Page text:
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Prisons and heroes

By Paul Dixon

“And what more can I say? Time is too short for me to tell about Gideon, Barak, Samson, Jephthah, David, Samuel, and the prophets, who by faith conquered kingdoms, administered justice, obtained promises, shut the mouths of lions, quenched the raging of fire, escaped the edge of the sword, gained strength after being weak, became mighty in battle, and put foreign armies to flight. Women received their dead—they were raised to life again. Some men were tortured, not accepting release, so that they might gain a better resurrection, and others experienced mockings and scourgings, as well as bonds and imprisonment. They were stoned, they were sawed in two, they died by the sword, they wandered about in sheepskins, in goatskins, destitute, afflicted, and mistreated. The world was not worthy of them. They wandered in deserts and on mountains, hiding in caves and holes in the ground.”
Hebrews 11:32-38

Prisons aren’t renowned to be full of heroes. I’m not sure that the next Avengers or X-Men movie will see Captain America, or Wolverine, meekly being handcuffed and placed in a 6 feet by 6 feet cell. Yet in the real world, prison remains a daily reality for so many people. And for some true ‘heroes’ amongst us, a prison cell is a direct result of their decision to stay aligned, solid and true, to Jesus.

Why do I say ‘heroes?’ Well, check out the verses above from Hebrews 11. It’s sobering stuff indeed, especially when the writer declares “The world was not worthy of them.” That’s an incredible affirmation, almost whispered in reverence, about ordinary people, making extraordinary decisions, fuelled by an extra-ordinary God.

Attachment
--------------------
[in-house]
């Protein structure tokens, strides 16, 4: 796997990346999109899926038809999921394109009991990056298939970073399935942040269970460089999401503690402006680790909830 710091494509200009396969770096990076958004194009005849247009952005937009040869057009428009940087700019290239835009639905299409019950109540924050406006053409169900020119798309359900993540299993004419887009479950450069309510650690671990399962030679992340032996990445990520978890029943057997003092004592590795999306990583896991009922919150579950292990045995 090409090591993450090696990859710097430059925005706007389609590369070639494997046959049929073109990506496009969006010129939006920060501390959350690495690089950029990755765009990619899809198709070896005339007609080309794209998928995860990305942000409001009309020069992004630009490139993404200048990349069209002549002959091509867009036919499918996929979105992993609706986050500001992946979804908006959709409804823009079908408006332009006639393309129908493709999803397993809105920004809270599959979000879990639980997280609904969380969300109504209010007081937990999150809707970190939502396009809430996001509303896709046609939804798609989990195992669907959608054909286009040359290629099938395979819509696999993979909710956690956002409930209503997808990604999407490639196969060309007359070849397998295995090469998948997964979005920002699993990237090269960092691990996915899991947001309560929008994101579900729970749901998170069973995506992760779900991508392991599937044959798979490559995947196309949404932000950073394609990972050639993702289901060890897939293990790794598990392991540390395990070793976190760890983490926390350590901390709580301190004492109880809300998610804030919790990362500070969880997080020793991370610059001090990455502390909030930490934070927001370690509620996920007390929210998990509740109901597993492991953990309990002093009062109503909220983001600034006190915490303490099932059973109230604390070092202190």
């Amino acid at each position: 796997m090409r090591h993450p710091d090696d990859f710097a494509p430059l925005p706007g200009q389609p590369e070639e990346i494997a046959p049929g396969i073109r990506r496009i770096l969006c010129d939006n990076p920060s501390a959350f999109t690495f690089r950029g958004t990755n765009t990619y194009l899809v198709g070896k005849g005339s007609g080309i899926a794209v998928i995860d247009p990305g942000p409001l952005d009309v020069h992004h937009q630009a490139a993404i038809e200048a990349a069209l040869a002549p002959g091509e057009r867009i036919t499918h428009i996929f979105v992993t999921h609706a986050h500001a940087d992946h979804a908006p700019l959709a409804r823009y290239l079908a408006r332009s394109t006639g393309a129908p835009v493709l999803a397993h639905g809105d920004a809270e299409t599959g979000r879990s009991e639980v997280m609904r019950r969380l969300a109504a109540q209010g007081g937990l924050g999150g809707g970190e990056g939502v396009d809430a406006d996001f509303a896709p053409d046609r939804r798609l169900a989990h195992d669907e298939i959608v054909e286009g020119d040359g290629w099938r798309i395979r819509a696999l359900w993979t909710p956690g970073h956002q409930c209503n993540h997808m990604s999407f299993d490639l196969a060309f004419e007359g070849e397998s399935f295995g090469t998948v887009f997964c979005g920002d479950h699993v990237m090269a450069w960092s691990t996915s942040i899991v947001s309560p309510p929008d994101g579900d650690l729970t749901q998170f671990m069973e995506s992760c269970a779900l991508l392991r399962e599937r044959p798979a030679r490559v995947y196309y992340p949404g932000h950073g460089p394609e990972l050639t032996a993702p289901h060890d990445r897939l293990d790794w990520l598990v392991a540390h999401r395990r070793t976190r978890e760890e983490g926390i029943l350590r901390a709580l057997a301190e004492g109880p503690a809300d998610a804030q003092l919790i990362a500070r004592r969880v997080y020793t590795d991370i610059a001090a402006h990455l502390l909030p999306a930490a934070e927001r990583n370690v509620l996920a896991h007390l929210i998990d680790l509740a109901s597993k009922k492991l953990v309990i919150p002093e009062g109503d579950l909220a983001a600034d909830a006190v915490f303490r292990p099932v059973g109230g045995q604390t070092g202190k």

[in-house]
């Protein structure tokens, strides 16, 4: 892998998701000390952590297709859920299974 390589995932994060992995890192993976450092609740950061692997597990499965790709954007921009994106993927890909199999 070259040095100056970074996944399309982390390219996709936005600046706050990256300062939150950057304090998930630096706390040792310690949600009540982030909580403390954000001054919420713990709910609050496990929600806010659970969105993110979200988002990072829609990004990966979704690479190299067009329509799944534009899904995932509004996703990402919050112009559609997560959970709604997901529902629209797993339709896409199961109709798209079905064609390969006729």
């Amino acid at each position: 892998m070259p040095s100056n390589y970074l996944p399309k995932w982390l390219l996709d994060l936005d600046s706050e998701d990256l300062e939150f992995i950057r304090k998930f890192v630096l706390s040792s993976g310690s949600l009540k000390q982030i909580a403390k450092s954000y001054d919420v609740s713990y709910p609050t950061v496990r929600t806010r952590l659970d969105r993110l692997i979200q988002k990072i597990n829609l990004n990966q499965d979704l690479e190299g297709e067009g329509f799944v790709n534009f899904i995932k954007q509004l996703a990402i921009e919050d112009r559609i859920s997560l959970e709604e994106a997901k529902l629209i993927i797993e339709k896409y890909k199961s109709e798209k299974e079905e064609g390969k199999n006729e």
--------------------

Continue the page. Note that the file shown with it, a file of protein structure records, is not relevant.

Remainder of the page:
It really contrasts with some of our ideas of what it means to be a ‘hero’. I know I can get hung up about a dream of being a ‘hero’ involving music, talent, fame and fortune. The ‘X factor’ version of Christianity, I guess, where being a hero means having a microphone, a big following, a voice to sway the crowds, and possibly a cheeky Porsche to get you to the next gig.

Is it possible, that being real and authentic is more important than being popular and celebrated?

The trouble comes when we discover that this dream, can itself become a prison. How? Yearning for a ‘name’ or a ‘stage’ can be a trap, always reminding us of what we don’t have, and where we need to be, in order to prove things to people we’ve never met, and get things we don’t even need. We can become dependent on anyone who can get us a gig, who can give us a ‘leg up,’ and help us with our career and stardom. In short, we don’t become heroic, we become fake.

Is it possible then, that strength comes through obedience, regardless of where we end up? Is it possible, that being real and authentic is more important than being popular and celebrated? Is it possible, that joy comes through knowing a King, rather than trying to be fake heroes ourselves?


Perhaps, if we know that we are not alone, we can choose to stand, regardless of the circumstance. Perhaps we can stand in school, in the office, in a bar, or at home. Whether it be standing in Manchester, Kabul, Sada, or Mosul, perhaps we can join together, under one Name, higher and more potent than anyone who has ever lived. Perhaps, we can partner under the name of Jesus, the one true hero, who gave everything for those he loved, and for what he believed.

Perhaps, you can have a think about how you can partner with Jesus, to help those in prison around the world right now? And perhaps you can join me in laying down our dreams of being fake heroes, so we can be real, strong and free, to heroically choose Jesus, wherever that may take us.

The Author
Paul is a speaker, trainer, coach and IT whizz who's just spent 2 years living it up in Australia. He's now back home in Manchester, struggling to cope with United's shocking form. He's married to Rachel and is an all round top bloke.

We support people who are beaten, tortured,
imprisoned, falsely accused, and hated simply for following Jesus.